IMF variation in early-type galaxies as probed by molecular gas kinematics
Galaxy structure in the low-redshift universe
Timothy Davis
Cardiff University
Richard McDermid (AAO, Macquarie)
The stellar initial mass function function (IMF) is one of the most fundamental, and hotly debated, observational topics in astrophysics, with a non negligable impact on our understand of galaxy structure. Recently, evidence for the non-universality of the stellar IMF of the most massive early-type galaxies (ETGs) has begun to mount. This evidence comes from three independent techniques: modelling of the stellar kinematics, gravitational lensing, and the analysis of gravity-sensitive spectroscopic features in galaxy spectra. In this talk I will present a new complementary technique to probe the IMF. I use the kinematics of the cold molecular gas reservoirs in early-type galaxies to constrain their mass profiles. By combining these profiles with observations of the galaxies stellar luminosity profile (and stellar population parameters from IFU spectroscopy) we are able to derive mass-to-light ratios, and constrain the IMF in a radially resolved manner. By applying this technique in a sample of 7 gas-rich ETGs I confirm that a varying IMF appears to be required, and show the extent of radial IMF variations. I will also discuss how the variation of the IMF scales with galaxy parameters, both globally and locally inside individual galaxies.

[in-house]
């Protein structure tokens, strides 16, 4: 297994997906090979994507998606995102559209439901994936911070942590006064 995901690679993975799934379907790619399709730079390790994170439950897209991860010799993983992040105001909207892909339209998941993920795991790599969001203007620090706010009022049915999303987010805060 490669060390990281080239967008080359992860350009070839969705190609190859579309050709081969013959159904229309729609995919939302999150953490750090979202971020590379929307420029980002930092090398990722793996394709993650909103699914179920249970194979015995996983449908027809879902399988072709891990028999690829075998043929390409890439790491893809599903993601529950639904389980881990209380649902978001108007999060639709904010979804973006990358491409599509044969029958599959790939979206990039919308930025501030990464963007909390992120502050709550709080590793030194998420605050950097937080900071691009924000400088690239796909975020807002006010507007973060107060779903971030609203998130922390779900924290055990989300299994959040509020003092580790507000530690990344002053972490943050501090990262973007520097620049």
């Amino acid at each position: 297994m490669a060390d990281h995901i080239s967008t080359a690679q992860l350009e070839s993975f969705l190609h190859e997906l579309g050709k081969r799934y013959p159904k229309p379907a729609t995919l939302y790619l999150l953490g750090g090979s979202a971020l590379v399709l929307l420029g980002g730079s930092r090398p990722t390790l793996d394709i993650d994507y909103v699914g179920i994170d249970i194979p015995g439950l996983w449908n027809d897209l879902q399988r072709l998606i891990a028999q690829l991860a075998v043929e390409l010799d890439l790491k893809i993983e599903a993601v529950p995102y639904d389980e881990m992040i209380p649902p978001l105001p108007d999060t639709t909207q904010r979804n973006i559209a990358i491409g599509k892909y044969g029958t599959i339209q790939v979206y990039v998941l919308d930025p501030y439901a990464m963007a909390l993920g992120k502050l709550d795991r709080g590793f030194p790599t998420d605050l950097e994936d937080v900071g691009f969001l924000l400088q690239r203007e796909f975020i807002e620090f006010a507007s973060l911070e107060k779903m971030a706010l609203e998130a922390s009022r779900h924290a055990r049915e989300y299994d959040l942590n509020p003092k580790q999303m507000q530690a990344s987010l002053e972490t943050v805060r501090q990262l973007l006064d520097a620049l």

09:00 - 10:30
BS - Lecture Theatre A25 (121)